Structural and Functional Endpoints in Repeat-Dose Toxicity Cardiovascular Risk Assessments and the Use of In Vivo Physiologic Monitoring

Life Sciences, Pharmaceutical Regulation, Pharmaceutical, Medical Device, Medical Device Clinical Trials,
  • Wednesday, May 20, 2015

This webinar will discuss the rationale for including functional assessments in repeat-dose toxicology studies, how the data can be used for more impactful risk assessments, and the potential for more relevant clinical biomarker strategies. Participants will also gain exposure to new methods of collecting functional endpoints through comparisons to existing methodologies.

Cardiovascular liabilities are a leading cause of drug development attrition. Cardiovascular (CV) risk assessment requires a thorough understanding of pathogenesis, structural changes, and functional changes. This presentation discusses the rationale for including CV structural and functional endpoints in repeat-dose toxicity studies and the efficacy of gathering these endpoints via implantable versus jacketed external telemetry.

Safety Pharmacology studies assess the undesirable pharmacodynamic, or functional, effects of a test article. This contrasts with traditional toxicology studies, which focus on structural pathological effects.

The ICH guidelines and the field of safety pharmacology were developed in response to public health issues caused exclusively by small molecule drugs, which can cause a variety of off-target pharmacological effects. Subsequently, drug development scientists and regulators began to learn that large molecule drugs (biologics) behaved differently and required a different approach from what was being used for routine non-clinical safety assessment. Guidelines are given in the ICH Topic S6 guideline (Preclinical Safety Evaluation of Biotechnology-Derived Pharmaceuticals), revised in 2011. The unique characteristics of biologics made the conduct of traditional acute cardiovascular safety pharmacology studies in dogs and non-human primates impractical.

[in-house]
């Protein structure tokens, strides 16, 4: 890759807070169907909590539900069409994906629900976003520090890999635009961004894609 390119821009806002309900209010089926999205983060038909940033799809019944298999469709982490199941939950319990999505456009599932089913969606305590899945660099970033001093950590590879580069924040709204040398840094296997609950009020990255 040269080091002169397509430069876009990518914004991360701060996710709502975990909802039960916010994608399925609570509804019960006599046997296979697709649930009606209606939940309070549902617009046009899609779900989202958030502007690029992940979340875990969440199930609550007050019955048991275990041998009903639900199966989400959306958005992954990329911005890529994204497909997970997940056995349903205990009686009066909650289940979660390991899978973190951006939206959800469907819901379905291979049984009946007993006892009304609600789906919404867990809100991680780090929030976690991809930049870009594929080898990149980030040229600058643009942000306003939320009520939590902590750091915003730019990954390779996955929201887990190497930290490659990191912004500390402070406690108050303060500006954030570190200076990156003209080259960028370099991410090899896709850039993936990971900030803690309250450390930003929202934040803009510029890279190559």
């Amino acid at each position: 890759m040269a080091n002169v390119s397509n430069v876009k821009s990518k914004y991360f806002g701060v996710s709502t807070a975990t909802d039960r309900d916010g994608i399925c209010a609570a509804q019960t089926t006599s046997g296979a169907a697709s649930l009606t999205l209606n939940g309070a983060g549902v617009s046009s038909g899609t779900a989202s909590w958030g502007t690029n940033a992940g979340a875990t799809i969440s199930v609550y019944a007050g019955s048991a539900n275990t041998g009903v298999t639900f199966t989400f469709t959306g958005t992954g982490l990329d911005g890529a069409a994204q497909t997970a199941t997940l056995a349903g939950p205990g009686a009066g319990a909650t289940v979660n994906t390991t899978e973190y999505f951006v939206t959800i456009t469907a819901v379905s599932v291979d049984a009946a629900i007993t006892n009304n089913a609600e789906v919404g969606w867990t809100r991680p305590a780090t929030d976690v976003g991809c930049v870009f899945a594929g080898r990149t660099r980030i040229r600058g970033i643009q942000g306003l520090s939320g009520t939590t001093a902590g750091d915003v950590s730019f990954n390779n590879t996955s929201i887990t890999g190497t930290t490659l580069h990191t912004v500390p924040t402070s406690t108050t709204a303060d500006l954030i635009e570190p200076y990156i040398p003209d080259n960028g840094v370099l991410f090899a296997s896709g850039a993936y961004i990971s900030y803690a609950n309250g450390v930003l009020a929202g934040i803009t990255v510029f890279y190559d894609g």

Due to the phylogenetic similarity between human and nonhuman primates, they are the favored models for safety assessment studies of biologics intended for human patients. Since traditional safety pharmacology studies are inappropriate for biologics, it has been proposed by some that the solution is simply to combine the collection of functional (safety pharmacology) endpoints into repeat dose toxicology studies in non-human primates.

Nearly all in vivo cardiovascular safety pharmacology studies are now performed in chronically instrumented conscious animals using telemetry. For most drug candidates, these animals can be reused in subsequent studies with other drugs following an appropriate washout period. Many laboratories maintain a colony of instrumented animals from which study animals are selected and then returned. Due to the different characteristics of small and large molecule drugs that were previously described, protocols for animal reuse depend on the type of molecule being studied.

The collection of functional endpoints from repeat dose toxicology studies in non-rodents was pioneered by DSI and its customers with the development of the noninvasive JET™ external telemetry system in 2007. This system dramatically improved the quality of the data that can be collected from these animals and has thus allowed a more sensitive assessment of unexpected functional cardiovascular or respiratory effects of biotechnology-derived drugs.

In 2014, DSI released the PhysioTel Digital M series telemetry implants. These devices were designed for toxicologists seeking lower cost implants for use in studies with shorter duration and/or more test subjects. Importantly, researchers have found no histopathology issues following study completion.